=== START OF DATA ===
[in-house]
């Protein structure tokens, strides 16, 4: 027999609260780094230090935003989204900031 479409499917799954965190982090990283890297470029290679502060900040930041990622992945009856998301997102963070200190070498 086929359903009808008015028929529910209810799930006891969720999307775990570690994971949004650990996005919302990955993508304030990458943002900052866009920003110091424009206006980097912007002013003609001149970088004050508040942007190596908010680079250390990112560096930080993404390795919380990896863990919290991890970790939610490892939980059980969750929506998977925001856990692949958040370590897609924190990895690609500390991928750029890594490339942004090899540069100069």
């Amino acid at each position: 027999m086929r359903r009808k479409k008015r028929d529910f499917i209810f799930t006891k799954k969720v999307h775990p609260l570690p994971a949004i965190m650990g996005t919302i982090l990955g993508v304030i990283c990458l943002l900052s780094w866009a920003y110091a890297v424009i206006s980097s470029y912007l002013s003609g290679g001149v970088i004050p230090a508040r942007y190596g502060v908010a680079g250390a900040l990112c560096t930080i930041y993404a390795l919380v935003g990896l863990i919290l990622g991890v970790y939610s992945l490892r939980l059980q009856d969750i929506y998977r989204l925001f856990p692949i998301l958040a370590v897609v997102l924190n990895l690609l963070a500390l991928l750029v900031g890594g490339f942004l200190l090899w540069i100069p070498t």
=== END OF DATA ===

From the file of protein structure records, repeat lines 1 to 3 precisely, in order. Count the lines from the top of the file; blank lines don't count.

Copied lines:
[in-house]
């Protein structure tokens, strides 16, 4: 027999609260780094230090935003989204900031 479409499917799954965190982090990283890297470029290679502060900040930041990622992945009856998301997102963070200190070498 086929359903009808008015028929529910209810799930006891969720999307775990570690994971949004650990996005919302990955993508304030990458943002900052866009920003110091424009206006980097912007002013003609001149970088004050508040942007190596908010680079250390990112560096930080993404390795919380990896863990919290991890970790939610490892939980059980969750929506998977925001856990692949958040370590897609924190990895690609500390991928750029890594490339942004090899540069100069």
């Amino acid at each position: 027999m086929r359903r009808k479409k008015r028929d529910f499917i209810f799930t006891k799954k969720v999307h775990p609260l570690p994971a949004i965190m650990g996005t919302i982090l990955g993508v304030i990283c990458l943002l900052s780094w866009a920003y110091a890297v424009i206006s980097s470029y912007l002013s003609g290679g001149v970088i004050p230090a508040r942007y190596g502060v908010a680079g250390a900040l990112c560096t930080i930041y993404a390795l919380v935003g990896l863990i919290l990622g991890v970790y939610s992945l490892r939980l059980q009856d969750i929506y998977r989204l925001f856990p692949i998301l958040a370590v897609v997102l924190n990895l690609l963070a500390l991928l750029v900031g890594g490339f942004l200190l090899w540069i100069p070498t």